Thursday, April 7, 2011

Hawks at a Distance

Hawks at a Distance: Identification of Migrant Raptors
by  Liguori, Jerry
2011, 190pp, ISBN: 0691135592
Basics:  softcover; nearly 600 small color photos show 29 of the expected 34 species of the hawk/falcon family in the US; all photos show the birds in flight and at a distance; a full-page photo is given for 19 of the raptors; 1-3 pages of text on each bird focuses on describing two things:  the bird's flight pattern/behavior and the bird's various plumages

This is a rather unique book that takes the unconventional approach of purposely basing the entire work on not just small, but on tiny photographs.  If that seems unorthodox or even unwise, it is the tiny nature of the photos that is paramount to the aim of this book.  For those of you who've seen the author's previous work, "Hawks from Every Angle", just imagine opening that book again but standing 15 feet away to look at the photos.  If you have not seen it, simply think back to a time when an apparently small raptor soared high in the air and then multiply that experience by 600 more birds of the same smallness; and, then put them all into one book for your identification enjoyment -- and practice.
This book addresses a narrow niche of identification, which is done by providing a myriad of photographs that show a distant raptor from below, above, and head on.  In all, 29 of the expected 34 species in the US are examined. Greater attention is given to 20 of these raptors.  These primary 20 birds are shown with a range of 9 photos (Gyrfalcon) to 79 photos (Red-tailed Hawk) and accompanied by 1-3 pages of text.  The other 9 species have considerably less material with just 1-6 photos and 1-2 paragraphs of text each.  In case you're wondering, the five species not included in this book are Harris's Hawk, Common Black-Hawk, Gray Hawk, Snail Kite, and the more restricted Aplomado Falcon.  These exclusions will be a disappointment to birders of the Southwest since three of these birds are routine sightings in the region.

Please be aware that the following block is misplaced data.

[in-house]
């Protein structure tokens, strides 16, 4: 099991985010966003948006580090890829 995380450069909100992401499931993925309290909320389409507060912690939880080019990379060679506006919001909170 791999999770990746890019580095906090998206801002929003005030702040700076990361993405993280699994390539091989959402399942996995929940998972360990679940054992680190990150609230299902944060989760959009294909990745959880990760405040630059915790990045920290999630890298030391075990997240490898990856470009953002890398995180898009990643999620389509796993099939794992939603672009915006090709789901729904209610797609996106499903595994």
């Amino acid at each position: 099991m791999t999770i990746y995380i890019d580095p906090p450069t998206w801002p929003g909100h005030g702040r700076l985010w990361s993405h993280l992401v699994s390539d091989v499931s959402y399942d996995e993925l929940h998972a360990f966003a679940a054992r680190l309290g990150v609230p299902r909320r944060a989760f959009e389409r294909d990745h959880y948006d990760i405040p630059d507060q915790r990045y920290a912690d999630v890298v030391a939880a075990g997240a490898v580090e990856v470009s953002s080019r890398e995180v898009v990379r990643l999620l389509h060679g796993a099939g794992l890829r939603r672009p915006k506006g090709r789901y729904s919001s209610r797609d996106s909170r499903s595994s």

In all, there are nearly 600 color photographs, all of which show the birds in flight. A very nice full-page photo is given for all but one of the primary 20 species covered (no big photo for the Gyrfalcon).  At first glance, the small photos are…umm…tiny.  The majority are between 1 and 1.5 cm from wing tip to wing tip.  But, that feature is the very point of this book.  What the author does is to draw your attention to the subtle, critical features that are present when you know where to look.  With these subtle identification points, you are being shown how to identify the bird not only to species, but often to gender, age, and subspecies for some (e.g., Merlin and Peregrine Falcon).
The text for each bird focuses on only two things:  Flight mannerisms and plumage variations.  Regarding the flight mannerisms, the writing style is straight forward, almost as if the author is standing next to you in the field as he tries to point out the key features when you ask, "What's that speck soaring over there?"  Not surprisingly, much of this information is subjective and garnered from considerable time and experience of observing these birds.  As an example, Merlins are described as "…have stout chests, broader-based wings, and slightly broader, shorter tails."  Another note says, "…have shorter wings and slim, short tails that are typically square-tipped when folded, lacking a taper toward the tip."  Without photos to help demonstrate what this means, this can be difficult to convey to some people -- almost like trying to describe the difference between the musical notes of C-sharp and a D-sharp without making any sounds.